Quote:
Originally Posted by Alex_V View Post
Keeping the sheets tight on a big Genoa with a big overlap on main sail would of not straighten it out. I do understand the idea, just donít think it would of been an easy one to make happen.
Not sure what you mean by straighten it out. Keeping the sheet snug (not bar taught) while dropping the sail will keep it under control and keep it from blowing over the side. The idea is to let the head of the sail fall inboard of the foot, letting the foot kind of form a large pocket to catch the sail.
__________________

__________________
The water is always bluer on the other side of the ocean.
skipmac is offline   Reply With Quote
Reply

Tags
furler

Thread Tools Search this Thread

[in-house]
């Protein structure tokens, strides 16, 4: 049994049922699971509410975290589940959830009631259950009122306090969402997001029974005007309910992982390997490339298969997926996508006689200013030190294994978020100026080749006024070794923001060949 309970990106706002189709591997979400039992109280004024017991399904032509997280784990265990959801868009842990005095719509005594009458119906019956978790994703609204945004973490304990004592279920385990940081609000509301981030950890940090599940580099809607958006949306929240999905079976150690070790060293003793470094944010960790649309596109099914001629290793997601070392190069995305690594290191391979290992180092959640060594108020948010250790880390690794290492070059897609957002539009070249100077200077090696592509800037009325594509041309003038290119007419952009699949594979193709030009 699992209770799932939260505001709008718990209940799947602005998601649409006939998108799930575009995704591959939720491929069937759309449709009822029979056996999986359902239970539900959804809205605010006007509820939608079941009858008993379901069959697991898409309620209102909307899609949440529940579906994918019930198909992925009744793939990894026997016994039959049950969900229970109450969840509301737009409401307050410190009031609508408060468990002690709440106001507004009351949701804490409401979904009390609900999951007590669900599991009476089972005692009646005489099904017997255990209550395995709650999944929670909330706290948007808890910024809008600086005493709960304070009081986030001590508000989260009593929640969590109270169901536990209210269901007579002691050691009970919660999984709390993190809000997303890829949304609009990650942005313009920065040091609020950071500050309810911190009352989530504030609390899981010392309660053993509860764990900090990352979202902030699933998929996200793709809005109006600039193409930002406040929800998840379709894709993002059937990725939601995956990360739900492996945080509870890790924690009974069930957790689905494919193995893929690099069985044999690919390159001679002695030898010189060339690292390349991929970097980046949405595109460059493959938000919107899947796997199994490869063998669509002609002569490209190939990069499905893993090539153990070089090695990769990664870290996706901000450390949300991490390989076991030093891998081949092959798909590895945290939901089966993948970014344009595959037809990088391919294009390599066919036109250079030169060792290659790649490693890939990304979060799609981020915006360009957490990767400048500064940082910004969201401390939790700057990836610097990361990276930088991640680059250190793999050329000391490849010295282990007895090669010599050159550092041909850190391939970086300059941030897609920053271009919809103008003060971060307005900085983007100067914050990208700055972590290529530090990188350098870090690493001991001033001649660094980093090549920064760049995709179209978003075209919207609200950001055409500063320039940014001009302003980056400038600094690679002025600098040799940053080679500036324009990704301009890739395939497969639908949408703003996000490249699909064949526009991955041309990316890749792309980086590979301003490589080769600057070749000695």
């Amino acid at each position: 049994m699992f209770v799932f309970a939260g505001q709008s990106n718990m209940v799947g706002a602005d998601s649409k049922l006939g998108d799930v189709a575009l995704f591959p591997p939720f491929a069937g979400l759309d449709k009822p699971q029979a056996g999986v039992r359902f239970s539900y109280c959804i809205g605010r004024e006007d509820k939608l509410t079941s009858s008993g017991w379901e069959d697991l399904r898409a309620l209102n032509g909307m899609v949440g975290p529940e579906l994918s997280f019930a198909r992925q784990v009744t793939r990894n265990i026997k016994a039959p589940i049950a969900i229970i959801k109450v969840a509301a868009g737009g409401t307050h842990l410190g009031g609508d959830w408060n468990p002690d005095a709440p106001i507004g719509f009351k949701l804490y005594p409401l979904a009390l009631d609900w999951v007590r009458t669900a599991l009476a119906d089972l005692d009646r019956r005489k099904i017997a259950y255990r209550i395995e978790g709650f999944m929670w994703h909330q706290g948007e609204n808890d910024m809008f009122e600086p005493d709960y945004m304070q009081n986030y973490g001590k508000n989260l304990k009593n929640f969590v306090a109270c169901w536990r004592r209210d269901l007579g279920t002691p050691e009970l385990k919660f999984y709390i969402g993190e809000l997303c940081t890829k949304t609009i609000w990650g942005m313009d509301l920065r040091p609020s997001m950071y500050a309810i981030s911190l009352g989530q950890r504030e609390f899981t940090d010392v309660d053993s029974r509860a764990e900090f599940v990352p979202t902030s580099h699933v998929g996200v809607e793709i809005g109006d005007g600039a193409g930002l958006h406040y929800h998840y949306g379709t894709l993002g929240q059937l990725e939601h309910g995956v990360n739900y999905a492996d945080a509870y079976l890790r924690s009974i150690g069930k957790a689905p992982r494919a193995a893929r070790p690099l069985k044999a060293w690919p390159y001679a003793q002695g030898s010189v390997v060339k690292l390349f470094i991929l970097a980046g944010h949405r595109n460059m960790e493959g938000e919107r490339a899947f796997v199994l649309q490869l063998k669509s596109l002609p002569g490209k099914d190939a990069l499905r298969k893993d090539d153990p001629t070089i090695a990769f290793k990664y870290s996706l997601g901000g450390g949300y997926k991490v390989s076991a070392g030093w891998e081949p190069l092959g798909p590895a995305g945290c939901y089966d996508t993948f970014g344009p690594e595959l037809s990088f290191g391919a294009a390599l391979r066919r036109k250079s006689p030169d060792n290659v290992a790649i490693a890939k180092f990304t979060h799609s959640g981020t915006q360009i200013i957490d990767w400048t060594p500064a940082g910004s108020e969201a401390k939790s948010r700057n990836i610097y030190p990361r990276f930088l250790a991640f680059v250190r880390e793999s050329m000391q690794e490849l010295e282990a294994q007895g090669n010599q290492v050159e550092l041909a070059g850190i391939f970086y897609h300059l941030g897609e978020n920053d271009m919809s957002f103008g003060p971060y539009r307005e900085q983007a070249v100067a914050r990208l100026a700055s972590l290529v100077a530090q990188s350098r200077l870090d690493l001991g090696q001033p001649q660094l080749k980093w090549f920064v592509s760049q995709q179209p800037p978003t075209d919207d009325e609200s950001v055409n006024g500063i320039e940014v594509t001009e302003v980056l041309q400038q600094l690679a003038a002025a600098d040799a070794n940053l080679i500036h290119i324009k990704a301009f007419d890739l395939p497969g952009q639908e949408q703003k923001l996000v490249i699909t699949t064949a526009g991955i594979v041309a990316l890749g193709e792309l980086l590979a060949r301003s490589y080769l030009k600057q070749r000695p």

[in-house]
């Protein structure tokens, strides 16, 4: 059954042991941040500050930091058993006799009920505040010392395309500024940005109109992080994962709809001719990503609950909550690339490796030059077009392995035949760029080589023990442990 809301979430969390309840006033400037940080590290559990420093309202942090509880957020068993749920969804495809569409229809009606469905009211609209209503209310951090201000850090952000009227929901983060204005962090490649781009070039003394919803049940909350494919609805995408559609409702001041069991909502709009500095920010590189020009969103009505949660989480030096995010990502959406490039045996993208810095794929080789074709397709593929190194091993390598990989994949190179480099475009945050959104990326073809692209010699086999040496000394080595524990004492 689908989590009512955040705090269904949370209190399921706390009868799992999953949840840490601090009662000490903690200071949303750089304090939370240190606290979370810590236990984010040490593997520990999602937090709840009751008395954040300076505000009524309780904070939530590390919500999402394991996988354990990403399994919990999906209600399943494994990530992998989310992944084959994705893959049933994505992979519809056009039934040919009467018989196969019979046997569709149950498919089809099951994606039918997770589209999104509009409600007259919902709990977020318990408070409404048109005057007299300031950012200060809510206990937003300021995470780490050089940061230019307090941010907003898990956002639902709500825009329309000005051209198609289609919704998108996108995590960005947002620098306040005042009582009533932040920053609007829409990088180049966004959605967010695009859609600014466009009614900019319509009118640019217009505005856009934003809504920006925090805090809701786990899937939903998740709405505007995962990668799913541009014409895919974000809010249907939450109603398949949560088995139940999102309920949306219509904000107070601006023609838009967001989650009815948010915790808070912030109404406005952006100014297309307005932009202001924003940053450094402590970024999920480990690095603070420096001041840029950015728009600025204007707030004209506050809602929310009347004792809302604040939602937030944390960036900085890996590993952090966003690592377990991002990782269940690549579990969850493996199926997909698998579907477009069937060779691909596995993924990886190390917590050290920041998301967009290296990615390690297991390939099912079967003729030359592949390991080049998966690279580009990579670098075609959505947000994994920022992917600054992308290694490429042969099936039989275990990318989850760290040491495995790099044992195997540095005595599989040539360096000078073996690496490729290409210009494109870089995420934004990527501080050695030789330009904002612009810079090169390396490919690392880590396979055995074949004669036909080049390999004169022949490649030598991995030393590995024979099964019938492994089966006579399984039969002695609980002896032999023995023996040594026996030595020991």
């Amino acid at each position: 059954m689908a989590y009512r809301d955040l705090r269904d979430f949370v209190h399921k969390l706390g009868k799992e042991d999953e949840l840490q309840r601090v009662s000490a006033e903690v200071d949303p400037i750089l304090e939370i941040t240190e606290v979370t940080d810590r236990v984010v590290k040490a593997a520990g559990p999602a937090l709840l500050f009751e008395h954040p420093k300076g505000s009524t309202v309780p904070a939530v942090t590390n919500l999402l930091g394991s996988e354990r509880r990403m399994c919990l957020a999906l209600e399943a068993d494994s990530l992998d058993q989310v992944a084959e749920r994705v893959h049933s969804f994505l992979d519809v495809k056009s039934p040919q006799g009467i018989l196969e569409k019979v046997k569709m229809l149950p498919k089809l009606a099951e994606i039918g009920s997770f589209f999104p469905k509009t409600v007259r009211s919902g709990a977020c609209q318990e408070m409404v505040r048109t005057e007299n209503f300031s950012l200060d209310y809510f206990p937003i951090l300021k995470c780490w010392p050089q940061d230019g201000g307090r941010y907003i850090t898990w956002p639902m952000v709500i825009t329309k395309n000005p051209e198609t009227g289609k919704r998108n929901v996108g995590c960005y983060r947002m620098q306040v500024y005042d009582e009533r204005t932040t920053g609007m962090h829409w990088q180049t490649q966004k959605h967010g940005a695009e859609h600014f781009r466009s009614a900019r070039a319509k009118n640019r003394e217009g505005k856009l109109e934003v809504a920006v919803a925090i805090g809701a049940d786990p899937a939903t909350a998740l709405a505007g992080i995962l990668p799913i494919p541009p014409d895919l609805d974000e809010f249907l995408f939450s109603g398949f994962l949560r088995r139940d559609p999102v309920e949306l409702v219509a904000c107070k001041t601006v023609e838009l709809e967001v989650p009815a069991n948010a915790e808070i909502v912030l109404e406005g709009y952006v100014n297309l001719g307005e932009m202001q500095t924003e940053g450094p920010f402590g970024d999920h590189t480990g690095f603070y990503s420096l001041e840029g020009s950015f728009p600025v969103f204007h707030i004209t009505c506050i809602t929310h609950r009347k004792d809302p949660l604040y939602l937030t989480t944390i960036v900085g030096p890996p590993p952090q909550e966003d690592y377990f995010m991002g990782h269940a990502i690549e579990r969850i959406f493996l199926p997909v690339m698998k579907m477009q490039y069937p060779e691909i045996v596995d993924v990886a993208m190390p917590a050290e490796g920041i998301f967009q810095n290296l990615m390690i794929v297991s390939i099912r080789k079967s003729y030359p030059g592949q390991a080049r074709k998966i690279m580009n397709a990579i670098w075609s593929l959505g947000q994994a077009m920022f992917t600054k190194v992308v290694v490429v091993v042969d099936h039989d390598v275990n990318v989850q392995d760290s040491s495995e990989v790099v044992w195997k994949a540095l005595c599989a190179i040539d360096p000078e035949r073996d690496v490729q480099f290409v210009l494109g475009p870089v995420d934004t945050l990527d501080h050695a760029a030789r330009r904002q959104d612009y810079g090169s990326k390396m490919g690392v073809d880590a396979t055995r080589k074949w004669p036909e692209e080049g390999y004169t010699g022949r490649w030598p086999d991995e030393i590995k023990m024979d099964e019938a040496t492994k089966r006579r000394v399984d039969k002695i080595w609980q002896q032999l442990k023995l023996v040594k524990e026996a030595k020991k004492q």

Search this Thread:

Advanced Search
Display Modes Rate This Thread
Rate This Thread:

Posting Rules
You may not post new threads
You may not post replies
You may not post attachments
You may not edit your posts

BB code is On
Smilies are On
[IMG] code is On
HTML code is Off
Trackbacks are Off
Pingbacks are Off
Refbacks are Off


Similar Threads
Thread Thread Starter Forum Replies Last Post
Bad boat yard experience - a lesson learned. Bay Breeze Product or Service Reviews & Evaluations 23 06-06-2017 13:23
Lesson Learned: When a Squall Comes Into an Anchorage Elysium The Sailor's Confessional 74 01-09-2012 10:27
Lesson learned about using steel wool pads to clean deck hardware. Renasci Construction, Maintenance & Refit 3 20-06-2012 07:08
Lesson Learned Charlie Seamanship & Boat Handling 3 23-04-2012 14:06
MOB Lesson Learned easy Kai Nui General Sailing Forum 37 15-02-2006 08:06



Copyright 2002- Social Knowledge, LLC All Rights Reserved.

All times are GMT -7. The time now is 15:47.


Google+
Powered by vBulletin® Version 3.8.8 Beta 1
Copyright ©2000 - 2018, vBulletin Solutions, Inc.
Social Knowledge Networks
Powered by vBulletin® Version 3.8.8 Beta 1
Copyright ©2000 - 2018, vBulletin Solutions, Inc.

ShowCase vBulletin Plugins by Drive Thru Online, Inc.